The Children's Hour

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Henry Longfellow’s Perception of Love in “The Children’s Hour”
Love can be perceived in an innumerable amount of ways. Each person has his own perception of love, and experiences this emotion accordingly. In “The Children’s Hour, Henry Longfellow portrays love as conventional, idyllic, and eternal.

The main subject of the poem is Longfellow’s sweet and adoring love for his three daughters. As the poem states, “They climb up into my turret / O’er the arms and back of my chair.” Their rowdy behavior does not surprise him. On the contrary, he anticipates it. To Longfellow, expressions of love are not out of the ordinary and unexpected. Rather, love is conventional, and one of the usual goings-on of the house.

Throughout the poem, Longfellow only discusses how perfect and impalpable love is. Never does he mention any flaws or the usual conflicts of family life. He displays love in an ideal light. It seems to not require any work or strife, rather it is portrayed as a quality inherent in human nature. In addition, his daughters take this everyday love for granted. They accept his love and don’t recognize the true value of it. All they know is this idyllic, yet unrealistic, life.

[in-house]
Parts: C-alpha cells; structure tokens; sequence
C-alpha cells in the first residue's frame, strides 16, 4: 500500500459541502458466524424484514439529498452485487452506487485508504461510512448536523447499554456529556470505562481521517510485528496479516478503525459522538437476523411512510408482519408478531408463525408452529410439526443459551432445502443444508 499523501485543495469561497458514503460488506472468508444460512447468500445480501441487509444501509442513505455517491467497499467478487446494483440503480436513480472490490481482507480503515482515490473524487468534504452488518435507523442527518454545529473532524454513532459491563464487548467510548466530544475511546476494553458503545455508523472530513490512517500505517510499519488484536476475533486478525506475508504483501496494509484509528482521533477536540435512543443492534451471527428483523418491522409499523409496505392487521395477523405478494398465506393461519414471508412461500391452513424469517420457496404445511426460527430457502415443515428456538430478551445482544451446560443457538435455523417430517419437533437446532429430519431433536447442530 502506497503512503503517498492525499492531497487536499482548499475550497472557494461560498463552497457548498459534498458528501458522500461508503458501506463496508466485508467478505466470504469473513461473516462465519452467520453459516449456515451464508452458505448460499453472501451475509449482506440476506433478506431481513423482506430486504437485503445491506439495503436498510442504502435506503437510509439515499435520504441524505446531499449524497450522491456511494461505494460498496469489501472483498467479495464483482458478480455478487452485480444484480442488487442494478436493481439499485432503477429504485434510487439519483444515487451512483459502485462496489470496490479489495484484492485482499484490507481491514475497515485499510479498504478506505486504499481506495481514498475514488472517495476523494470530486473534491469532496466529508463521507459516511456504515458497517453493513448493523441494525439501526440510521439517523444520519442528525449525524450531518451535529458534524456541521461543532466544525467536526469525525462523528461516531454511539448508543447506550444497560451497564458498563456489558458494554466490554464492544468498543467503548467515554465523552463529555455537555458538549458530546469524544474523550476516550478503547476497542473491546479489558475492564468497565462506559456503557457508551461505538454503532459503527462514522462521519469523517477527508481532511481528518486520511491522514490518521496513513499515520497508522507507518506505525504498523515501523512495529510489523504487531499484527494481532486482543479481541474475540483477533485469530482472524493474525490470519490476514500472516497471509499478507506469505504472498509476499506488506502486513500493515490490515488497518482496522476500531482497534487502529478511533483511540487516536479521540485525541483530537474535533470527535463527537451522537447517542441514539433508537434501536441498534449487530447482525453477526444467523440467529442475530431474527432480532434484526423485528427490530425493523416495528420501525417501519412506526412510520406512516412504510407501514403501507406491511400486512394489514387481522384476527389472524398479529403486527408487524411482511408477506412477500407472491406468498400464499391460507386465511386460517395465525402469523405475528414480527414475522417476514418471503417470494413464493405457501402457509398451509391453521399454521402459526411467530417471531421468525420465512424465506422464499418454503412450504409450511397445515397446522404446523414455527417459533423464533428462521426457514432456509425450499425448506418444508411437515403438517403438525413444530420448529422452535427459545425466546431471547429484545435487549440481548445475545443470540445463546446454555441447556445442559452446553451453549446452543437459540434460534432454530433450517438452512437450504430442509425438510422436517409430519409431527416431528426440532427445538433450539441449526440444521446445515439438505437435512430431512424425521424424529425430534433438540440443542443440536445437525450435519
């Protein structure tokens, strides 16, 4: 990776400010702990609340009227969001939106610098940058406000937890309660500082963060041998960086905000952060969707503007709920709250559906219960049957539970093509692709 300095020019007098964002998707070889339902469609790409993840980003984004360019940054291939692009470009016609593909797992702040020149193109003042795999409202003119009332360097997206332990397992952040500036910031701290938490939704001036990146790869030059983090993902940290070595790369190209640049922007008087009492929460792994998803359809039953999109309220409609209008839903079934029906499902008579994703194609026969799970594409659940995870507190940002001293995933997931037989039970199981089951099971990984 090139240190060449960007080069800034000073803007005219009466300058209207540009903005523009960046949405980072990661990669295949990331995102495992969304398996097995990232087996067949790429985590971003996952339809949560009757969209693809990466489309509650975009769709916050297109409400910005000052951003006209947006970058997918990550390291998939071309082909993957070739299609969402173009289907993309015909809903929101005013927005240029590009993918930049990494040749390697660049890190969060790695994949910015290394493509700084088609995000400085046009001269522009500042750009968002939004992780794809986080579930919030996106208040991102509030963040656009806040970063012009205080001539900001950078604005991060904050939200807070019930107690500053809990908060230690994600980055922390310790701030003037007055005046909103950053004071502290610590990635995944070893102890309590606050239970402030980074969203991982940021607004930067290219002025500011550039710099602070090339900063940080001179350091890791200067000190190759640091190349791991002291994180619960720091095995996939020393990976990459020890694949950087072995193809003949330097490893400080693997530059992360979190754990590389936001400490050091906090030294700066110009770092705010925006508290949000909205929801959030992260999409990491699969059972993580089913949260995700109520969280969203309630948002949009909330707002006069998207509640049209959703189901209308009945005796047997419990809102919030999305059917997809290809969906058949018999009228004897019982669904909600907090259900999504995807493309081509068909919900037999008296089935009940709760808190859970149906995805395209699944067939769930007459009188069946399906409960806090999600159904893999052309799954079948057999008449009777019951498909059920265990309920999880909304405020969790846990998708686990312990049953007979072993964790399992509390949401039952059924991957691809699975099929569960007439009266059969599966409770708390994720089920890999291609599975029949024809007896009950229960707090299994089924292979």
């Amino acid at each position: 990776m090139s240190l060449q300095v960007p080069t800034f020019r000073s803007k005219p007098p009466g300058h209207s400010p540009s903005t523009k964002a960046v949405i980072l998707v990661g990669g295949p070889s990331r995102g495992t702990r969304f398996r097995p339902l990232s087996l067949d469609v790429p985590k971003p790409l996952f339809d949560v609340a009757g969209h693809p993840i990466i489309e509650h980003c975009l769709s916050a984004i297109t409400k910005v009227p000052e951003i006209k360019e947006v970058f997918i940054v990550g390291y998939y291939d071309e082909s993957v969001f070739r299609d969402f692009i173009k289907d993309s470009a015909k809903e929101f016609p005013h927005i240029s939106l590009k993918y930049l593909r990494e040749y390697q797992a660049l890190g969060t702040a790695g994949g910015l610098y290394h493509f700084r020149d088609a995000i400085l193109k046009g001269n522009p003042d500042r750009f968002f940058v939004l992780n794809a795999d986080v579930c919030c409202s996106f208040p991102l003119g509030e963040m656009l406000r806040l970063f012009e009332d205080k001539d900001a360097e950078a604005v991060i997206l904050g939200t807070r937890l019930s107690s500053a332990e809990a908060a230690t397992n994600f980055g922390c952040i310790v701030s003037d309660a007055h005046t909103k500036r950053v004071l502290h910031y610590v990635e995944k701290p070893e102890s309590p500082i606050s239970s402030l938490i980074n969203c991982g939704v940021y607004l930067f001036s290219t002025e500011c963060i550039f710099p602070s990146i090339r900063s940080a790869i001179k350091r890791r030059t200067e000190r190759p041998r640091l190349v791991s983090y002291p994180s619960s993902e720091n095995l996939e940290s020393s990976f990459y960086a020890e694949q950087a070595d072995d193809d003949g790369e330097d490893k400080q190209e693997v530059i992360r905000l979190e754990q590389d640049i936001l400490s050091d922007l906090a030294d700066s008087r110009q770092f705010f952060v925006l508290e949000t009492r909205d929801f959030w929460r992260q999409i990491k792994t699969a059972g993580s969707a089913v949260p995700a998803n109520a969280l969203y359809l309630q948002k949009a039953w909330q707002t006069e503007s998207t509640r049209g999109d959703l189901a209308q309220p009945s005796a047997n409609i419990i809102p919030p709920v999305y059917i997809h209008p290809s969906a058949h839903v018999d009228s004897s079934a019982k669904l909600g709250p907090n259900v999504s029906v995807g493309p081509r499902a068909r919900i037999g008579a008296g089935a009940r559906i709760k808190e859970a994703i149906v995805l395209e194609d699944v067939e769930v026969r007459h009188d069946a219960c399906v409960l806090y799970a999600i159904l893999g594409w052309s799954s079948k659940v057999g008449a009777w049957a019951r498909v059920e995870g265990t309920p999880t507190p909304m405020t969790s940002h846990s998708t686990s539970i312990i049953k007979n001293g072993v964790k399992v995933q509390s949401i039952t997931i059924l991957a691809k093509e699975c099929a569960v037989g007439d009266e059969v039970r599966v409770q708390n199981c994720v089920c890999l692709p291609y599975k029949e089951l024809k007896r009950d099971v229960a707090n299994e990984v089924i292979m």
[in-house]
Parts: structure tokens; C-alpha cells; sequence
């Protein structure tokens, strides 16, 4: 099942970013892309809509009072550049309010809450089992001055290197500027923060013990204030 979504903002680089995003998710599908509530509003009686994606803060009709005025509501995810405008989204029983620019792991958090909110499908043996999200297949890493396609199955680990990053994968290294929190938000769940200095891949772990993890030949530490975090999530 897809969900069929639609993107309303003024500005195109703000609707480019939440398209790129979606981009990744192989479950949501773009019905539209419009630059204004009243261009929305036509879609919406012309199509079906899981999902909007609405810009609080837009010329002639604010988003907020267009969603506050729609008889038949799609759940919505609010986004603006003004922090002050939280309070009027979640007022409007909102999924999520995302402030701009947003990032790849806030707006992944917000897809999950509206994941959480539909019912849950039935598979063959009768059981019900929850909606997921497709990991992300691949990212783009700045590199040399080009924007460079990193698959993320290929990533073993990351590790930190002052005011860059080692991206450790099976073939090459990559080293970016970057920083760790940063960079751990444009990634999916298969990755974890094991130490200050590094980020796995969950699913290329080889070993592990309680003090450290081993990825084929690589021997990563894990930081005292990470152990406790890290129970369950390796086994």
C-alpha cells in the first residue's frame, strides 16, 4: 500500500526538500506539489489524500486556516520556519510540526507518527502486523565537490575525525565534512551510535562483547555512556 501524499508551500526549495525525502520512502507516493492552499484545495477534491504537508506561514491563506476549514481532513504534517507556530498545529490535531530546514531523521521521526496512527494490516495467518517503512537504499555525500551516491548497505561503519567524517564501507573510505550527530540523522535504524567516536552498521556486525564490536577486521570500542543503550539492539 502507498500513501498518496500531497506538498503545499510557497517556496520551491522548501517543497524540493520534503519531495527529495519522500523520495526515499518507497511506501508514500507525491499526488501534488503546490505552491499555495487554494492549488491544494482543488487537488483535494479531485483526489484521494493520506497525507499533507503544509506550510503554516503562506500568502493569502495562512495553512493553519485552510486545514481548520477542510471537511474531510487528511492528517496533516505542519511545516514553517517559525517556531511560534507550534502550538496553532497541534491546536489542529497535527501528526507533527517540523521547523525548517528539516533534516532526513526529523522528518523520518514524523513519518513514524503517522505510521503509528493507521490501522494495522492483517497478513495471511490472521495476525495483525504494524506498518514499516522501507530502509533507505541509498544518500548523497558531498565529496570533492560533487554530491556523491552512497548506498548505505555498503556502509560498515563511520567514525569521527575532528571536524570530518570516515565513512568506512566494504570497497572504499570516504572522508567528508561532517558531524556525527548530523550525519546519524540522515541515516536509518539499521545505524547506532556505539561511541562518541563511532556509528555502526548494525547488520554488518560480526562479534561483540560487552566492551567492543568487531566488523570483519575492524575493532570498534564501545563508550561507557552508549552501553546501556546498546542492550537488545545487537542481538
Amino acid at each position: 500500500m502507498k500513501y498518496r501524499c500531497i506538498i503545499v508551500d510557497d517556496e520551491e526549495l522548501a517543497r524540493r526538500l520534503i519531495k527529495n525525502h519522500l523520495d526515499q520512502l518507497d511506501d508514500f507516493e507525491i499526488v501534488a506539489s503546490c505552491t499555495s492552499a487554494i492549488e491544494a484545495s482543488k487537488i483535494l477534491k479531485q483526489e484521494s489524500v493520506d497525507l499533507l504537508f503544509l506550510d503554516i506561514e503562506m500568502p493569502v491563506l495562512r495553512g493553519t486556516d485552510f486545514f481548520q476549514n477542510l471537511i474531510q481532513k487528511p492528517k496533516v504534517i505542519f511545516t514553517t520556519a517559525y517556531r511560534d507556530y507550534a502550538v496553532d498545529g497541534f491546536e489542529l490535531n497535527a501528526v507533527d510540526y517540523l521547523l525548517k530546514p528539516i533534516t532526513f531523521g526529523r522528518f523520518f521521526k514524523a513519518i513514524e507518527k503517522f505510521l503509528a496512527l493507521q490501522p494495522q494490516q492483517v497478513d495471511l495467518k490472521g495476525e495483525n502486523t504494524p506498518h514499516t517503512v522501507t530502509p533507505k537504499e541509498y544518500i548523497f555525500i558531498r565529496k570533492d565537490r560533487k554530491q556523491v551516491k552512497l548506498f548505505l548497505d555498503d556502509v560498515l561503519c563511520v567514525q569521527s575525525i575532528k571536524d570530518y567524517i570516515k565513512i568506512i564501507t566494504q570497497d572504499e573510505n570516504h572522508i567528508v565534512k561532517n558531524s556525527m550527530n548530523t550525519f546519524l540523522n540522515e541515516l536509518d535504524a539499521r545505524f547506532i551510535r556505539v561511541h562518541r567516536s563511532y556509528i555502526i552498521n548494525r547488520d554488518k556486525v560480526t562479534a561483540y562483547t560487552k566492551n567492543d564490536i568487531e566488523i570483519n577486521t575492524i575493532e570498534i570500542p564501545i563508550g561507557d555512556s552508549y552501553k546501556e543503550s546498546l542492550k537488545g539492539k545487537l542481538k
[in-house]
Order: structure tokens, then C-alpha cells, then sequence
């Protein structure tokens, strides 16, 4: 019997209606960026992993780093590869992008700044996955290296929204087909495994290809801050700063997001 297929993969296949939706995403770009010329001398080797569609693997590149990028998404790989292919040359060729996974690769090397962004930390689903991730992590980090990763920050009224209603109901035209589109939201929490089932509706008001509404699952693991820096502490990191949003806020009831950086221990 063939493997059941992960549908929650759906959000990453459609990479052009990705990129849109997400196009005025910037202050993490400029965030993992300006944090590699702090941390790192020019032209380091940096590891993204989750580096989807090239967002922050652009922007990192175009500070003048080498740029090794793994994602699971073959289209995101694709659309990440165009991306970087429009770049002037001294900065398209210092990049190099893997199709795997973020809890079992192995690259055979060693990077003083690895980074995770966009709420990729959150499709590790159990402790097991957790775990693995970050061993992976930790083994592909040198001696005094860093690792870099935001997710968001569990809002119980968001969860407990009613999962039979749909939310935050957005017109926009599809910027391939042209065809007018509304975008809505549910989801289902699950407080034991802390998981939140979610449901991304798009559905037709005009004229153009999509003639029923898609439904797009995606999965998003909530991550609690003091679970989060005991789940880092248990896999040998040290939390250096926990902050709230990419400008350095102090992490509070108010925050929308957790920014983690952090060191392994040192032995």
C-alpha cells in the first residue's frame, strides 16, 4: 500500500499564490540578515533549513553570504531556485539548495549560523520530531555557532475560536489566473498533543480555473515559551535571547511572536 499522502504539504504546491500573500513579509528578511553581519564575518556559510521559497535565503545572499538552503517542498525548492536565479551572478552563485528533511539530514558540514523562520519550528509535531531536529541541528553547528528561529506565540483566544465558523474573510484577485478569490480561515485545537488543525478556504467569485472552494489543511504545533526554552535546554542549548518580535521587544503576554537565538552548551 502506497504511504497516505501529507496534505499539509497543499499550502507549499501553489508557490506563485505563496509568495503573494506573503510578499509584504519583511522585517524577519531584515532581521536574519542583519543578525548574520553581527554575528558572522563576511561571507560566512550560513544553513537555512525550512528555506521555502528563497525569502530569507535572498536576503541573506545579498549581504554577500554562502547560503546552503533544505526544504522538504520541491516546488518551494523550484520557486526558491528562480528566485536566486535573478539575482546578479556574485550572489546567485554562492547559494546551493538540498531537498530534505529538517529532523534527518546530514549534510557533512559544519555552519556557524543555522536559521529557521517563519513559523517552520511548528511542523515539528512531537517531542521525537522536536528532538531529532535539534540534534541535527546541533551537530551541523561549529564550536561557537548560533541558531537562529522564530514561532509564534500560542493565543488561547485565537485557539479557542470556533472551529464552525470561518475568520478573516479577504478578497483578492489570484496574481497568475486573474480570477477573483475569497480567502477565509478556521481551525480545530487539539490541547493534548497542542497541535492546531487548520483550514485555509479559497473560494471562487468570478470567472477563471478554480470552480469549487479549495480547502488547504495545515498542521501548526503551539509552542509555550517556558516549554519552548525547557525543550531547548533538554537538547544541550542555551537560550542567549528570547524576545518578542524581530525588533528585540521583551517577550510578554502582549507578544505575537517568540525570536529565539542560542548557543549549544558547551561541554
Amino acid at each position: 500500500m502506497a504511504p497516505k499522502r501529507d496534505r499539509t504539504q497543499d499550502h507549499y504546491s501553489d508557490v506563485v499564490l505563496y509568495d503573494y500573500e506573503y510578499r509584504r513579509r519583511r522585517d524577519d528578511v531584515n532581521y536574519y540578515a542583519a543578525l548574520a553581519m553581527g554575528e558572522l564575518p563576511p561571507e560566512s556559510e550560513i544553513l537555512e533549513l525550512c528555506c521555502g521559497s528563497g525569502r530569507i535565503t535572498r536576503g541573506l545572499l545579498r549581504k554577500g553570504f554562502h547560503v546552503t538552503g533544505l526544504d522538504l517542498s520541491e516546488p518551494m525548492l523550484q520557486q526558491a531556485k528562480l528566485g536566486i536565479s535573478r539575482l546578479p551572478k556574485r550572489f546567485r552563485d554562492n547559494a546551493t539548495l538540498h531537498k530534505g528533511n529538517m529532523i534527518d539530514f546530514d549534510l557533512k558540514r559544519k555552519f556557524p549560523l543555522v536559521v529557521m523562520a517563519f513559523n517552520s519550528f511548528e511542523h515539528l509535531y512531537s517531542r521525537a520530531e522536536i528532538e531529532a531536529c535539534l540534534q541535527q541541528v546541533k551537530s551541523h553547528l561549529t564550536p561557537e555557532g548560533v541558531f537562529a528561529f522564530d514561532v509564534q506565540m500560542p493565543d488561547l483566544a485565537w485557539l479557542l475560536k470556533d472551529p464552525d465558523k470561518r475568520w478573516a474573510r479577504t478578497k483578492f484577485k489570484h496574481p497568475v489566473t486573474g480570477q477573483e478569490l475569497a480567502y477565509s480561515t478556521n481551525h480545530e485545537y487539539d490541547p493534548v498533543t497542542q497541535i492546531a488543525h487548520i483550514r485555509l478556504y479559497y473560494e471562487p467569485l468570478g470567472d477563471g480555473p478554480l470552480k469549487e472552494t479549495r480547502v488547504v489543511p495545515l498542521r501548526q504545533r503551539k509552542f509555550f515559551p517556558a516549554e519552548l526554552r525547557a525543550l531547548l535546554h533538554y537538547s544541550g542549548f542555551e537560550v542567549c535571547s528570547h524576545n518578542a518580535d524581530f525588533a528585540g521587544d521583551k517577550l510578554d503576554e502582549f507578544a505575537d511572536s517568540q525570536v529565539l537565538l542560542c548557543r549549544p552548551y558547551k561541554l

Love is not something that can be switched on and off. As stated in the poem, “And there will I keep you forever, / Yes, forever and a day.” Longfellow views love as eternal and unconditional. The recipient of the love has not earned it and need not be deserving of such love. However, Longfellow believes that parents are ingrained with a natural love for their children that can never be altered or destroyed under any circumstance.

As seen, Longfellow views love as conventional, idyllic, and eternal. While it is true that there are many angles and views of love, each person experiences this universal emotion in correlation with his own perception of it.
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